We would like to extend our gratitude and heartfelt thanks to someone who has touched the lives of many of our children and families in the Augmentative Communication Service here at Thames Valley Children's Centre. Kristel Pallant is an Occupational Therapist who worked in ACS for many years. Kristel was one of the original team who started the I Can Blog (back then a humble newsletter!) back in May 2007, and worked tirelessly to move it into a blog format. This June, Kristel decided to take on some new challenges in another position at the Centre. We miss her in Augmentative Communication, but wish Kristel the best of luck in her new adventures!
Lights, Camera, Action!!!
On August 29 2014, a dynamic group of actors hit the stage and performed 6 different plays at the Spriet Family Theatre in London, Ontario. The TVCC actors, together with volunteers from Original Kids Theatre Company, performed the plays they had been rehearsing all week, using their speech generating devices to deliver their lines. Everybody was very excited to show his or her skills in acting and performing. It was an amazing show!!!
October is AAC Awareness Month and exciting activities will be happening around the world!!! In Canada, October 9 has been designated as 2014 AAC Awareness day. Events that have taken place in the past include silent lunches, hands-on activities, presentations, guest speakers, and AAC relays. What will you be doing this year to promote awareness and accessibility for people who use AAC???
Please share how you celebrate AAC awareness day/month by sending us your stories and photos. We will highlight October's events in the November blog.
Rett Syndrome Communication Workshops
Ontario Rett Syndrome Association has plans for Rett syndrome communication workshops in November! These unique workshops will be held in Toronto (Nov 6 & 7) and Ottawa (Nov 8 & 9). Speakers will be communication and literacy specialists, Judy Lariviere and Erin Sheldon. These sessions will be open to parents, caregivers, clinicians, and educators. On Day 1, you will see several low-tech and high-tech ideas for improving communication. Day 2 is a hands-on workshop, especially designed to try out software applications for the Tobii. You can choose to attend one or both days. Space is limited. There may also be an opportunity to meet with Judy to consult about the progress of a specific individual. Updates will be available as plans unfold. Online registration will be available in September.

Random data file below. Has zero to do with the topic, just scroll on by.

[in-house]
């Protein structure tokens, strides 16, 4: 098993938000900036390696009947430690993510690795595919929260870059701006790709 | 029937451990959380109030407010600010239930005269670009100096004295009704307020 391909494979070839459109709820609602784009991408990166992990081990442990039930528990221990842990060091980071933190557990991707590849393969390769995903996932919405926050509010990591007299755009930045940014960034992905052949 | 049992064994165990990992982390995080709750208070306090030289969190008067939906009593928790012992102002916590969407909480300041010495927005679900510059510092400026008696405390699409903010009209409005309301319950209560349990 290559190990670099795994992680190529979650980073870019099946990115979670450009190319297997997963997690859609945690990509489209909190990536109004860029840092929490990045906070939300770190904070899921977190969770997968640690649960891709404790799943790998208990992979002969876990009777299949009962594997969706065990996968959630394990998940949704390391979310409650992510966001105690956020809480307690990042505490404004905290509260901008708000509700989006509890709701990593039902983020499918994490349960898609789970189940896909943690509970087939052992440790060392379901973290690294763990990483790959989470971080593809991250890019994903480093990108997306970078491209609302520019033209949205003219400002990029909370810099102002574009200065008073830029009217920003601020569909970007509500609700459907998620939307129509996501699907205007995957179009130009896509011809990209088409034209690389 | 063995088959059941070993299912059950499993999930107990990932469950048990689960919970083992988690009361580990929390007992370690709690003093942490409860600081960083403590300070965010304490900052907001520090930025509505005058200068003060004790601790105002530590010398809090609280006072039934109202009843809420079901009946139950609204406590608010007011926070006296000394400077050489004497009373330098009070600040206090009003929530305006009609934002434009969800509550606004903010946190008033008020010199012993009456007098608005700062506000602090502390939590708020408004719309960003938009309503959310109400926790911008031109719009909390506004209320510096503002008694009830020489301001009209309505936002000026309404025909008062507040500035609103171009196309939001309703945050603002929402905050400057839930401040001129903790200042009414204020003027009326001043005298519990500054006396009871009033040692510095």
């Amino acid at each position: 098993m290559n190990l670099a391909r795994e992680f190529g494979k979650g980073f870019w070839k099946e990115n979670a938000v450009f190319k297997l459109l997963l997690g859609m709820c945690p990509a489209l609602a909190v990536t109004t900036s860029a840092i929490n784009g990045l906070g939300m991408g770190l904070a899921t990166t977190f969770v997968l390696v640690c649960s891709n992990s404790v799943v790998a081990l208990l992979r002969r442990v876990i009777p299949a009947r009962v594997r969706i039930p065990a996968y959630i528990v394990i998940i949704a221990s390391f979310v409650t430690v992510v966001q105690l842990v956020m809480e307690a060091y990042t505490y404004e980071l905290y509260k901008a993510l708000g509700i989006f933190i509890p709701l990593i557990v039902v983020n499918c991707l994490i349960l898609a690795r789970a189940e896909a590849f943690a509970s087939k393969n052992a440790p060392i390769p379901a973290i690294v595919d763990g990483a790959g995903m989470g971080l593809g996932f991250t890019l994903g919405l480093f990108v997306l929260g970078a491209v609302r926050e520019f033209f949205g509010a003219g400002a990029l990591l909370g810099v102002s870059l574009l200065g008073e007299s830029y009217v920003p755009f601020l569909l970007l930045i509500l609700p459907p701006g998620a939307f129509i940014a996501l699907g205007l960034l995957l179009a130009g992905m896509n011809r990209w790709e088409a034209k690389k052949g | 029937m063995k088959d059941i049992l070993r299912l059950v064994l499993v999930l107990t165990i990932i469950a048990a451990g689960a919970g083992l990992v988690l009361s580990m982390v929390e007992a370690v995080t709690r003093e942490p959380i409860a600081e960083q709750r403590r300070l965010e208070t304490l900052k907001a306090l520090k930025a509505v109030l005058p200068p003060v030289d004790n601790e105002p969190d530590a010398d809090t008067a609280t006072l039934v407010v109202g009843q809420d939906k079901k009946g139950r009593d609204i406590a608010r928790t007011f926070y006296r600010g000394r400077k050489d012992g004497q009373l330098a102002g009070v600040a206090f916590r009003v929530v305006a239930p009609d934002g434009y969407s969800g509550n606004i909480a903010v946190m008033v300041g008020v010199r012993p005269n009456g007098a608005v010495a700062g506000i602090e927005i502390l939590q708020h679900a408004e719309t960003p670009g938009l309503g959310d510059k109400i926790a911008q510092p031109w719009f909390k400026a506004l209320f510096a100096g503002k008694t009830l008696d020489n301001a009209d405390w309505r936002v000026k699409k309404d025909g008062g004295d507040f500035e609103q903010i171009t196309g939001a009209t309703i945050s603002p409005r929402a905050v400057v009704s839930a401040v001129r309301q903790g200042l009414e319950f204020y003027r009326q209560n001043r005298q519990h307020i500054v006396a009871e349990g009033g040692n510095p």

TVCC Augmentative Communication Education Sessions:
Powerful Words for Children Who Use AAC - October 8, 2014, 6:00-8:00 p.m.
With the space limitations of most low tech systems and communication displays, we want to ensure that our communicators have access to the words that will have the most impact and usage throughout the day. This workshop will demonstrate how to use Core Vocabulary, the 200 words that account for 80% of our communication, to enhance a client’s communication potential.
How to talk with symbols so your child will too - November 26th, 6:00 – 8:00 p.m
Children learn how to talk by listening to and copying others. Learn how to facilitate communication by using symbols/strategies for children who are non-verbal or difficult to understand. During every-day fun activities, you will learn some key strategies and techniques. Materials will be provided for you to take home so that you can start immediately.
This hands-on workshop will provide participants with the information and resources needed to adapt a book for their child who uses AAC. Come and create a gift that promotes literacy, communication and motor skills. This session will be in December. Specific date(s) and details to follow.
Closing The Gap conference - October 13th - 17th, 2014, Minneapolis, U.S.
This year's conference builds on a tradition of providing a comprehensive examination of the most current uses of technology by persons with disabilities and the professionals who work with them.Topics will cover a broad spectrum of technology as it is being applied to all disabilities and age groups in education, rehabilitation, vocation, and independent living.
Come and learn, first-hand, about the products and best AT practices and strategies by and for teachers, therapists, clinicians, parents and end users alike.
ATIA 2015 Conference - January 27 – January 31, 2015, Orlando, U.S.
This event features more than 200 educational sessions spanning the breadth and depth of assistive technology and an exhibition hall where you can see the power of assistive technology in action. Professionals, teachers, users and parents will all benefit from this empowering new conference.
ISAAC 2016 - August 6 - August 13, 2016, Toronto, Ontario